I have just one question. Me and my wife are young and in early 30s and looking to buy a house. But for now we have put that idea on hold and waiting on sidelines to get all this settle down. My question is, looking at present scenario it will take years for settling this down. When will it be a good time to start looking for the house in the market? I mean how to check if market is about to hit bottom? It will be our first house so we don’t know much about RE market as such…any help in this will be greatly appreciated.

    • querious – Keys (1) Just look at price/rent ratios on a square foot basis in any area to see if price is reasonable compared. Do research on some of the blogs such as patrick.net to see where the ratio should be. (2) Evaluate local rent based on overall economic factors – unemployment levels, industrial capacity – to see if rents (and house prices) will fall. Hint – the current economic situation is bad and rents should fall. (3) Don’t mentally commit to the idea that you must own. Renting is ok and makes it easier to move when/if you lose your job. It’s ok to rent forever.

      If you can’t draw the correct conclusion from the above then you are not qualified emotionally/intellectually to make rational business decisions.

      • SantaMonica:

        Your last sentence assumes the emotional/intellectual capacity to recognize not making the correct conclusion in business decisions meaning that the prospective buyer is doomed to fail in a purchase. I think perhaps you have hit the nail on the head as to why people fell for the banking scam of the housing bubble. That goes double for realtards.

    • Here you go:
      http://en.wikipedia.org/wiki/File:Stages_of_a_bubble.png

      We’re currently starting the “fear” stage, IMO. The “return to normal” stage was the fed tax induced rebates. Those people who used that to buy in the Fall of 2009/Spring 2010 are likely underwater now.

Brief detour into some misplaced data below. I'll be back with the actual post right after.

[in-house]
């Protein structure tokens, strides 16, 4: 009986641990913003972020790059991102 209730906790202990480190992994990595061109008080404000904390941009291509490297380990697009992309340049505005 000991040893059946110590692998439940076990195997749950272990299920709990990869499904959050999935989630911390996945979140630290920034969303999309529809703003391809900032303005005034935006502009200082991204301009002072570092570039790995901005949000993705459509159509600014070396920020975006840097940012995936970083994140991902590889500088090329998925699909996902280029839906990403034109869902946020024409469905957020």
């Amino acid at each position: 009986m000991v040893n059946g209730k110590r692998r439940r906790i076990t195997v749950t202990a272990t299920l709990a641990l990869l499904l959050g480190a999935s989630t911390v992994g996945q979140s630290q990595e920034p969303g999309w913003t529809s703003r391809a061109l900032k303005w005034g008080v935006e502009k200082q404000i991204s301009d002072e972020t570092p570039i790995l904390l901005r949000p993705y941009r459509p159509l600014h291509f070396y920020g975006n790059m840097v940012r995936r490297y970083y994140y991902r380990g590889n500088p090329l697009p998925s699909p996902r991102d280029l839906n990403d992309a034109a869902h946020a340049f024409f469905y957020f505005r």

But I wouldn’t try to time the bottom. That’s a fools game, and you hit it only if you are lucky. The main theme of the current crisis is excessive debt; and you want to remain out of debt right now, even for so-called “good deals”. The reason for this is because, in a deflationary environment, cash is scarce and is king.

      Keep your powder dry in this Depression, for that’s what we’re in.

    • Once prices come down another 60%!

  • What’s the condo market situation? The way I see it, one of the advantages of a condo is higher turnover, lower cost, less maintenance. It’s not as nice as a living situation, but with this crap economy I need to maximize my ability to work… and maintaining a lawn cuts into the limited free time with family.

  • I moved to Santa Monica in 1986, before the Promenade, before Hollywood and new money moved there. Yes, it is quite a mix of rent control victims and extreme wealth, however, the crappy old apartment buildings, no parking and homeless make this city not as nice as it used to be. In the 1970′s, Santa Monica was a blue collar town and place to retire, hence the crappy apartments. Now it is so over valued and so crowded, I am just happy to have lived there when it was “real” and could not wait to leave in 2000. Blows me away what people pay for real estate there, especially since it has a major earthquake fault which runs north of Wilshire, the most desirable part.

    • I think the way to evaluate a property is to first evaluate the COMMUNITY. I happen to have lived in Santa Monica my entire life, raised my family in Santa Monica…I would never consider selling and leaving for any reason at any price. The community has changed, it has evolved over time, but I happen to LOVE the vibrancy, the youthfulness…..The prominade, the Pier area, parks and the beach. It’s nice to KNOW your city council members, they’re neighbors, the school board…neighbors…..it’s expensive but for anyone looking for a HOME TOWN, Santa Monica is still exactly that. When I bought my first home, 900 square feet was considered a LARGE home, certainly a perfect size for a family of 4. I have no idea why people seem to think they need more interior space. I guess Im old fashioned.

  • I have no debt, money in the bank and my rental cost is less then half of what a mortgate would cost me. I may buy out of state for investment purposes and either sell or retire there. California is a fools game at these prices. The state is near bankruptcy, the local governments are laying off en mass, The federal government is a mess. No one is hiring except low paying service jobs. How long do you think those 200K plus earners are going to stay in this state? How long do you think they will earn that 200K salary. Then what will the prices of those now 700k + homes be. Being near the ocean is nice but you have to have a job to pay for that lifestyle.